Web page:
Written by Vincent Gerber (Geneva, September 2010, revised in 2017)
“The ‘population problem’ has a Phoenix-like existence: it rises from the ashes at least every generation and sometimes every decade or so. The prophecies are usually the same – namely, that human beings are populating the earth in ‘unprecedented numbers’ and ‘devouring’ its resources like a locust plague.”
With these words Murray Bookchin opened his 1988 article “The population Myth”. And now one generation later, the Phoenix has again reconstituted itself, while modernizing its prophecy in the process. The question of devouring resources is no longer directly mentioned. Instead, the new danger is called “carbon emissions.” But behind this new name lies the solution invariably proposed by its prophets, namely reducing the number of human beings on earth for ecological reasons.
Here is a summary of some recent facts. In August 2009, the London School of Economics (LSE) published a study sponsored and ordered by the Optimum Population Trust (OPT), a “UK environmental charity and think tank, [focused on] raising awareness of the environmental impact of population growth.” Written by Thomas Wire, the report “Fewer emitters, lower emissions, less cost,” states in its introduction that it aims to:
“perform a cost-benefit analysis of reducing carbon emissions by non-coercively reducing population growth. The basic tenet of this project is that fewer people will emit fewer tonnes of carbon dioxide (CO2). The study estimates the cost-effectiveness of providing global access to basic family planning (as a major method of population growth reduction) in reducing future CO2 emissions between 2010 and 2050. This finding is compared to other means of reducing CO2 emissions.”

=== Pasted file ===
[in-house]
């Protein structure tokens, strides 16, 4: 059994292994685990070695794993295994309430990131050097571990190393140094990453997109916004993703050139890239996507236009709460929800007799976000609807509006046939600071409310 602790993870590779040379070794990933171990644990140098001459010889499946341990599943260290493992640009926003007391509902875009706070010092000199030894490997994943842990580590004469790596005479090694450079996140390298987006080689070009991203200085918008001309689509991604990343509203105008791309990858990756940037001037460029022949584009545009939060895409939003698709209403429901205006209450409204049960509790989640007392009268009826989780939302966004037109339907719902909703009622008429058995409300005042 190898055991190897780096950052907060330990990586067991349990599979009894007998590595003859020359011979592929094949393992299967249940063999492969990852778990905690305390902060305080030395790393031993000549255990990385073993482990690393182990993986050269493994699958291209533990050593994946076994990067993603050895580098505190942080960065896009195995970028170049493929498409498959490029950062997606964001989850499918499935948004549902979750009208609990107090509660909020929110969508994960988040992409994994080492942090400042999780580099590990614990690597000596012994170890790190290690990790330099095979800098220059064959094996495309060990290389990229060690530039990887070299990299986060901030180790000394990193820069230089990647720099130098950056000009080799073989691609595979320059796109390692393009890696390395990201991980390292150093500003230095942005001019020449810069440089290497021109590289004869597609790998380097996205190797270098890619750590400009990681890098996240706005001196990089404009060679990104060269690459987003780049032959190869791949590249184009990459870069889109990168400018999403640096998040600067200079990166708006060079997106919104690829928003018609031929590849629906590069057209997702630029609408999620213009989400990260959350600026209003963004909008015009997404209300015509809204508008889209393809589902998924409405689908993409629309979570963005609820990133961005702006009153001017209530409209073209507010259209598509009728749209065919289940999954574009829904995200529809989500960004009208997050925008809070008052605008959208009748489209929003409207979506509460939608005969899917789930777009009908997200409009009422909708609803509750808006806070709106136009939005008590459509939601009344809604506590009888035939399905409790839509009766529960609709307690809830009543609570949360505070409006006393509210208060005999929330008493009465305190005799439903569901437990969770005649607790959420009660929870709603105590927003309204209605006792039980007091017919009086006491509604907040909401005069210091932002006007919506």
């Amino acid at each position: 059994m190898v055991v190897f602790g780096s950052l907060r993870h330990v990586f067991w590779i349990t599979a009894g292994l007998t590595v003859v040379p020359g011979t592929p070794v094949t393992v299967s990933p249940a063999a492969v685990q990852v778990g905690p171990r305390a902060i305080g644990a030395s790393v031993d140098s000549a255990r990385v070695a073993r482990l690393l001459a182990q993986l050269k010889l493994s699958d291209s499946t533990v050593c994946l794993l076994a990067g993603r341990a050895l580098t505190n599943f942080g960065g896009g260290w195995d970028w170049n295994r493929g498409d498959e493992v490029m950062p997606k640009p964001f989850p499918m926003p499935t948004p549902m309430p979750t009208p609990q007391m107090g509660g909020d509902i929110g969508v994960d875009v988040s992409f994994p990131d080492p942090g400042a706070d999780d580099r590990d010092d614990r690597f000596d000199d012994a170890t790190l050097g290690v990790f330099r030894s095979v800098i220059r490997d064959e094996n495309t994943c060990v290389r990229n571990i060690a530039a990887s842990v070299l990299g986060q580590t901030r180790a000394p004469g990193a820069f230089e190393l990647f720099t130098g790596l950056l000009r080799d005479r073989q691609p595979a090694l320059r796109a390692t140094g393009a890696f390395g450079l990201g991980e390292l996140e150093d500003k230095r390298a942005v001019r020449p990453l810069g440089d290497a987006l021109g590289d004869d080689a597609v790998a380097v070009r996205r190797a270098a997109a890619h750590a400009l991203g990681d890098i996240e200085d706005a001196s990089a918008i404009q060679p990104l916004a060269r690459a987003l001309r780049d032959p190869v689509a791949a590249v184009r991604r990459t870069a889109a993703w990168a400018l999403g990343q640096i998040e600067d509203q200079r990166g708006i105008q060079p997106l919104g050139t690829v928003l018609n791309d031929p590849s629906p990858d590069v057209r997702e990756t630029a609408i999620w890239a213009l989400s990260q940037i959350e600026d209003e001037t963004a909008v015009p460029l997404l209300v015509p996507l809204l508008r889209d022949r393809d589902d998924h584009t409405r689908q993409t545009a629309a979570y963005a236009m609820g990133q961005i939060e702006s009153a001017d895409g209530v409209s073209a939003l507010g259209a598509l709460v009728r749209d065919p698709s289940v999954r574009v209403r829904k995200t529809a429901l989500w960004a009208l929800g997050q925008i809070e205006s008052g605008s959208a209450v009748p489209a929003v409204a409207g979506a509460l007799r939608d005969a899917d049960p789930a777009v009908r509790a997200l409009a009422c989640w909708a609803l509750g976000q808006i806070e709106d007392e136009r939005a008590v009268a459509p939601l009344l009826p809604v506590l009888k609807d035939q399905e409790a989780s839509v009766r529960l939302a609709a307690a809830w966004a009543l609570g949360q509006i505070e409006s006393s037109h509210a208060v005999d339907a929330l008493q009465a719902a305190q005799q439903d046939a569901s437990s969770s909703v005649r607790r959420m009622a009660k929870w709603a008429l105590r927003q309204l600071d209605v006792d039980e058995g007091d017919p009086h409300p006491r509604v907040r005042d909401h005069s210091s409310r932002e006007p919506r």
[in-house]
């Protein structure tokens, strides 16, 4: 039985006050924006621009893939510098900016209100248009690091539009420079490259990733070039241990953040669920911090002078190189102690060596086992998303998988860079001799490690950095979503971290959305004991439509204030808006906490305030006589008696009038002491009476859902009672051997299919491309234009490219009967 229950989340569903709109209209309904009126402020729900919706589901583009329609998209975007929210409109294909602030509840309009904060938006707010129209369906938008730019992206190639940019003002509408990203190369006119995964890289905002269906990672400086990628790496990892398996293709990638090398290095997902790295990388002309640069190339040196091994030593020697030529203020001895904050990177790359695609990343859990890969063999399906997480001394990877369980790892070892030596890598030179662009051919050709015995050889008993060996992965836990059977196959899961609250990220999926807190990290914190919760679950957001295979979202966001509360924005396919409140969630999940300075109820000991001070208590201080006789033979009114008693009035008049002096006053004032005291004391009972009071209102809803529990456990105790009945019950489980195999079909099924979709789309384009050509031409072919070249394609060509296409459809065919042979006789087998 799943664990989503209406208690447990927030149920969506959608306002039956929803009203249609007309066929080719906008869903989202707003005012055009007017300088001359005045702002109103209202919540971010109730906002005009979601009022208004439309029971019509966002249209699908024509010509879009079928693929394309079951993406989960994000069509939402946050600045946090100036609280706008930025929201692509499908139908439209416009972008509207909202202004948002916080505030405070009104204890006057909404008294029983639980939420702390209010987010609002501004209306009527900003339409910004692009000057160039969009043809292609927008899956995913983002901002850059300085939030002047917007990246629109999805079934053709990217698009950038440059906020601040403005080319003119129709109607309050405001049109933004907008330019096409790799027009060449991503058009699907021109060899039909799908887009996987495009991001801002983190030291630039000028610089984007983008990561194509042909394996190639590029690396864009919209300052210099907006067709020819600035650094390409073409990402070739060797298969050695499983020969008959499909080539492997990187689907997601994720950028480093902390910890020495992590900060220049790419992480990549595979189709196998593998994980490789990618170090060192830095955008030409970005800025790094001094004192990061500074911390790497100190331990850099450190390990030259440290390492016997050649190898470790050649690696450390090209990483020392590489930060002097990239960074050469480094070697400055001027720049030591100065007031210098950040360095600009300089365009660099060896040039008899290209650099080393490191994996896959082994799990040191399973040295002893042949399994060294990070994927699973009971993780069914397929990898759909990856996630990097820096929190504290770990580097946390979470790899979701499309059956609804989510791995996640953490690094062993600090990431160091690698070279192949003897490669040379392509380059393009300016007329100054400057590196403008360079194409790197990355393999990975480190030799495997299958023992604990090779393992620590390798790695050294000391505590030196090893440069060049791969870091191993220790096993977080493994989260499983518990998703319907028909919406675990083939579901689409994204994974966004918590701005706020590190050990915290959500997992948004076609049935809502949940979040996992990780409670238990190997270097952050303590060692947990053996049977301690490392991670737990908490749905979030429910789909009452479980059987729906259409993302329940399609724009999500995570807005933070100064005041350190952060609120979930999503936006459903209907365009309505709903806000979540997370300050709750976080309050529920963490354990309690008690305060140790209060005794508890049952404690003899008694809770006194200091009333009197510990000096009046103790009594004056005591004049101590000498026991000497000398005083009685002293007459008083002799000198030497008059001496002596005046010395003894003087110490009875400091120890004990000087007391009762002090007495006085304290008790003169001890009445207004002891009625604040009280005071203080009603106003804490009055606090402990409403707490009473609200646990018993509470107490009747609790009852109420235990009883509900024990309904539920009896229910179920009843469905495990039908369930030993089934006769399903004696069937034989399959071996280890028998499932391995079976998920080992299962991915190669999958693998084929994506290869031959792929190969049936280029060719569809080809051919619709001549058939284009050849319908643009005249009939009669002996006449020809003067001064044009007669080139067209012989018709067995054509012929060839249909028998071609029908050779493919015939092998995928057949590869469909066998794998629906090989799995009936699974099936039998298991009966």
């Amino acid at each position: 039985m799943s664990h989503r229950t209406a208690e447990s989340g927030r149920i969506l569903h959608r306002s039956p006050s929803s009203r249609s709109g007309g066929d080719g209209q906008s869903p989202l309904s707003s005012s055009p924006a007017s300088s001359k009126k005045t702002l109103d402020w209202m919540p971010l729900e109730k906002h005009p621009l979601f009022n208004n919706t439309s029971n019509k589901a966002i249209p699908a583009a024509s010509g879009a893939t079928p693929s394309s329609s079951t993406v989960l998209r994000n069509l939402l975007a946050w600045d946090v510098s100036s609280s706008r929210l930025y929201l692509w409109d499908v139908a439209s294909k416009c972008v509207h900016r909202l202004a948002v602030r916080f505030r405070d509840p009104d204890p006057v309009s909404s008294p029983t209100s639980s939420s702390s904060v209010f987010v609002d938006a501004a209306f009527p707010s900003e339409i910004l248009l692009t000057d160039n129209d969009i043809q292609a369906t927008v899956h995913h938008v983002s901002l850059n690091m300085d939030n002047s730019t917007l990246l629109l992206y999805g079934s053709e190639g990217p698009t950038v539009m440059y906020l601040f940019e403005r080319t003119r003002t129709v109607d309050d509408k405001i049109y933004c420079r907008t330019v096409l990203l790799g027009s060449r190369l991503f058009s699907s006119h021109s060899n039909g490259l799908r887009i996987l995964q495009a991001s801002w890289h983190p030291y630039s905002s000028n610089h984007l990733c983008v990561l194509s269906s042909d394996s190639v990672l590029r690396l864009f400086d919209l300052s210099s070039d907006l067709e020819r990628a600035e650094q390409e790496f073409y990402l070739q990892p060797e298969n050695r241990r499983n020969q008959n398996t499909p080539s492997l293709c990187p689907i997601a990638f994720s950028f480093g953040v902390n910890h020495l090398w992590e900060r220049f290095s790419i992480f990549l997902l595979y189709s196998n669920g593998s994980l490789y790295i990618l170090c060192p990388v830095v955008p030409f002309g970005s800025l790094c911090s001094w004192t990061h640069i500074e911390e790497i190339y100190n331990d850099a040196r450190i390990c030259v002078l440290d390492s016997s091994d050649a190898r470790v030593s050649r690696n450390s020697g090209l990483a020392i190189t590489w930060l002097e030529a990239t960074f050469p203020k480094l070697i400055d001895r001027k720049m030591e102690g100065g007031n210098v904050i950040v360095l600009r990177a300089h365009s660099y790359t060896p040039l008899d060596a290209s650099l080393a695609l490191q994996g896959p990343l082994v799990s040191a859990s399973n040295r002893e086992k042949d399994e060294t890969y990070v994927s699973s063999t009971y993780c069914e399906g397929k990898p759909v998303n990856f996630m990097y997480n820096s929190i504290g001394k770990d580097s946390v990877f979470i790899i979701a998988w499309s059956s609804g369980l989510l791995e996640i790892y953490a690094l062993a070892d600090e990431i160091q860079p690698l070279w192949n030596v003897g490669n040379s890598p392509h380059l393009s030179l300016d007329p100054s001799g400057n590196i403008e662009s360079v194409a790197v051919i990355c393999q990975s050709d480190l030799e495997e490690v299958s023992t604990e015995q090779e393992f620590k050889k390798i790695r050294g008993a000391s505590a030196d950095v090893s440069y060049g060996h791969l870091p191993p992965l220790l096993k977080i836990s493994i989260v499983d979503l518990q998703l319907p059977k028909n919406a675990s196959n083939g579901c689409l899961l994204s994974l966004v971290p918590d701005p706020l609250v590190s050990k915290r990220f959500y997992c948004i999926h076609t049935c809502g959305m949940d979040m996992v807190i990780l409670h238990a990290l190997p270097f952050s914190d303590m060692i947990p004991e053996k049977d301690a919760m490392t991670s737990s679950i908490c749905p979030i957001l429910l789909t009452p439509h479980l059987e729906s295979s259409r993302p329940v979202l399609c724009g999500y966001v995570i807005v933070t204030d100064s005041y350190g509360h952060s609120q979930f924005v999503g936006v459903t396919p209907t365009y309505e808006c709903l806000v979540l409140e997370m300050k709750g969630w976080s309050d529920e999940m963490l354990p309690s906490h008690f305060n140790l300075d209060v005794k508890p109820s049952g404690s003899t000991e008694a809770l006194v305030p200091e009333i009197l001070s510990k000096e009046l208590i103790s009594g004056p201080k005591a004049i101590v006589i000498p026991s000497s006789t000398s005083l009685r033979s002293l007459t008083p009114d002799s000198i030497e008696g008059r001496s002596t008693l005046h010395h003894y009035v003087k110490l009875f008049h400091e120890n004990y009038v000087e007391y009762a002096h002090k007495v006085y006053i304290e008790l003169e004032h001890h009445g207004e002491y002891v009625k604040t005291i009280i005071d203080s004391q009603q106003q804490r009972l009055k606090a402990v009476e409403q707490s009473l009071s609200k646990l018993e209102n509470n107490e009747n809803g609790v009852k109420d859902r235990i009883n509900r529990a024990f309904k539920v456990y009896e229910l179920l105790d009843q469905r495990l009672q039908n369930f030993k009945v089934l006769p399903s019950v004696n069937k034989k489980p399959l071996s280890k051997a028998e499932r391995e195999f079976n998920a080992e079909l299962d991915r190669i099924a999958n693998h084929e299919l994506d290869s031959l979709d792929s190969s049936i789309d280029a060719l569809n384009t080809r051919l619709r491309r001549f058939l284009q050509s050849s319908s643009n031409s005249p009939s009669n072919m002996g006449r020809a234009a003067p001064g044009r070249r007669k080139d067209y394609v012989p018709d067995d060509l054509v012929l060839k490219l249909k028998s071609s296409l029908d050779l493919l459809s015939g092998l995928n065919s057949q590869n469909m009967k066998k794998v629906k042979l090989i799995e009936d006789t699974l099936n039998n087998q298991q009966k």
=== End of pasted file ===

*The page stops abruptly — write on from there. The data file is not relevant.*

The simple principle behind the study is illustrated by a flow chart:
To calculate the cost-effectiveness of family planning and estimate the tons of CO2 that its promotion could potentially reduce, the study “analyses the benefit of maximally reducing unintended births worldwide against the cost of satisfying unmet need for basic family planning.”
By this way of calculation, the author of the study concludes that “each $7 spent on family planning (2009 US$) would reduce CO2 emissions by more than one tonne (meeting all unmet need between 2010 and 2050).” In addition, investing on family planning, and thus permitting to reduce unwanted births could abate 34 gigatons of CO2 (= 34 billions of tonnes) in forty years, between 2010 and 2050.
The analysis then compares its results to other methods of reducing CO2 emissions (mostly low carbon technologies such as wind and solar power, geo-thermal, electric vehicles and so on, taking the average price of all of them together – see table 5.0.1) and concludes that family planning is five times cheaper for the same amount of emissions saved. Finally, the recommendation is made to include family planning “as one of the primary methods” among the different carbon-reducing methods used today.
A great chance for the UNFPA
These conclusions and recommendations were widely reported in international newspapers in November 2009, three weeks before the International Gathering on Climate Change in Copenhagen. It has been made known to a wide audience not through the LSE or OPT, but by no one else than the United Nations Population Fund (UNFPA), the UN organization devoted to demography issues.
The international press has relayed the information further by reporting the UNFPA annual report, “State of World Population 2009”, presented in Geneva on the 18th of November 2009 by one of its author, Werner Haug. According to Haug’s declarations (as relayed in the press), 40 to 60 % of CO2 emissions since 1820 are due to demographic growth and each franc invested in births control is more effective than those invested on wind power. A statement that, we understand, echoes Wire’s analysis. The UNFPA report asks too for a better inclusion of this question in the political discussions on climate change – namely, the Copenhagen Climate Change conference of 2009.